It was reality, but not as we know it, for George Adam as he gave virtual reality a try, courtesy of Sue Ryder.
The charity, which operates Sue Ryder Dee View Court, Scotland’s only specialist residential care centre for people living with complex neurological conditions, such as Huntington’s disease, multiple sclerosis and acquired brain injuries, uses virtual reality as a form of therapy for its patients.
The system, which was specially developed for Sue Ryder Dee View Court users by tech company Immersicare allows residents to find themselves in places they may not be able to visit, such as the beach, jungle or outer space. Its impact has been so positive that the system is now being rolled out to all of Sue Ryder’s neurological care centres.
“New technology has a place in healthcare. This is one of the simplest examples of this but the virtual reality technology is far from simple. The benefits of this type of technology can only expand. In this age when we experience and are aware of stories about the down side of new technology we should recognise the almost unlimited potential that can and will be discovered for the benefit of all.”
Pamela Mackenzie, Director of Neurological Care and Scotland at Sue Ryder, said:
“Early evidence from the team at Sue Ryder Dee View Court shows that use of virtual reality by people with neurological conditions is helping to lower blood pressure and pain levels as well as boosting mood and wellbeing.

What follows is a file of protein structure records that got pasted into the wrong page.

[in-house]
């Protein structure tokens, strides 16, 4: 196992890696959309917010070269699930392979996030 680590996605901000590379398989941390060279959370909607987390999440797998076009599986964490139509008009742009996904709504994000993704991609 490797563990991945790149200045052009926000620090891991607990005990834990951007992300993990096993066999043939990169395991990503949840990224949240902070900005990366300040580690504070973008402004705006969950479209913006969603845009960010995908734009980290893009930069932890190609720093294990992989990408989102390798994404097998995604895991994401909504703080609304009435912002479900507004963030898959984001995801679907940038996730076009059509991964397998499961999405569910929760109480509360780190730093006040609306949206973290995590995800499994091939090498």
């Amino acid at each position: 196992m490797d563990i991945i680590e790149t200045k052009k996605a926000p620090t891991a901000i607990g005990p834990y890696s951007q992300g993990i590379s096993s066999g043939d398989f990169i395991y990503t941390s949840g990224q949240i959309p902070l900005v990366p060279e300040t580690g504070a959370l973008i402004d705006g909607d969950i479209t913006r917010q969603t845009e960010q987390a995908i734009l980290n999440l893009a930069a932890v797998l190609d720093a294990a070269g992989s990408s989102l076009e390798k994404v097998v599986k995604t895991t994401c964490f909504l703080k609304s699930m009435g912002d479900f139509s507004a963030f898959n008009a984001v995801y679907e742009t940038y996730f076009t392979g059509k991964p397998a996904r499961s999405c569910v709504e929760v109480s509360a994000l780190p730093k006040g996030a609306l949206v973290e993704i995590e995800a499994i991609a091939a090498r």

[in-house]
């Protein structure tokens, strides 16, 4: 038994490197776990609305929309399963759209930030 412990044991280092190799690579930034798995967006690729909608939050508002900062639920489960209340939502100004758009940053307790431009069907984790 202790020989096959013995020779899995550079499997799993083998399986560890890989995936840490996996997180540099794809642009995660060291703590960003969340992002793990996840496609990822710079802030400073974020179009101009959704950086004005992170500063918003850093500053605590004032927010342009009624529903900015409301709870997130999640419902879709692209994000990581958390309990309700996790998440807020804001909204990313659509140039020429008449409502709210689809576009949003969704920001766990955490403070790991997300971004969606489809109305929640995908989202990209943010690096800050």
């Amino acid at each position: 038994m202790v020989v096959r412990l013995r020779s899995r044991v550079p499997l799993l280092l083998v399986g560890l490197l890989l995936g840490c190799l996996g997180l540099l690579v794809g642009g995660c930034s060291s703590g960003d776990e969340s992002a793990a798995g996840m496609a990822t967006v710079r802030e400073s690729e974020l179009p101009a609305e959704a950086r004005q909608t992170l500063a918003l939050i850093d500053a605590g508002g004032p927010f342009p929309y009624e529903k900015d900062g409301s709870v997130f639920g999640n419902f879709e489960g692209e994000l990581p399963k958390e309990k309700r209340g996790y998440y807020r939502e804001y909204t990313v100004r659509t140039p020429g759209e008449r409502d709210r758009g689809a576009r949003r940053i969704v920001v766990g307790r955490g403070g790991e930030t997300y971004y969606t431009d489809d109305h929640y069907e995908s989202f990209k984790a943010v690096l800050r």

“As we eagerly await the Scottish Government’s National Action Plan on Neurological Conditions, it seems like a good time to share with others the innovative technology we are using with our service users to improve their quality of life.”
Public Health and Wellbeing Minister Joe FitzPatrick said:
“The use of virtual reality technology to help people with neurological conditions is a great example of innovation in health and social care. I commend Sue Ryder for this and the wider work they do in supporting people living with these conditions.
“The Scottish Government wants to ensure that people living with neurological conditions have access to the best possible care and support across the country. We have worked in partnership with the neurological community to develop Scotland’s first ever National Action Plan on Neurological Conditions. We will publish the draft plan in the coming weeks for public consultation and I would encourage everyone to provide their views.”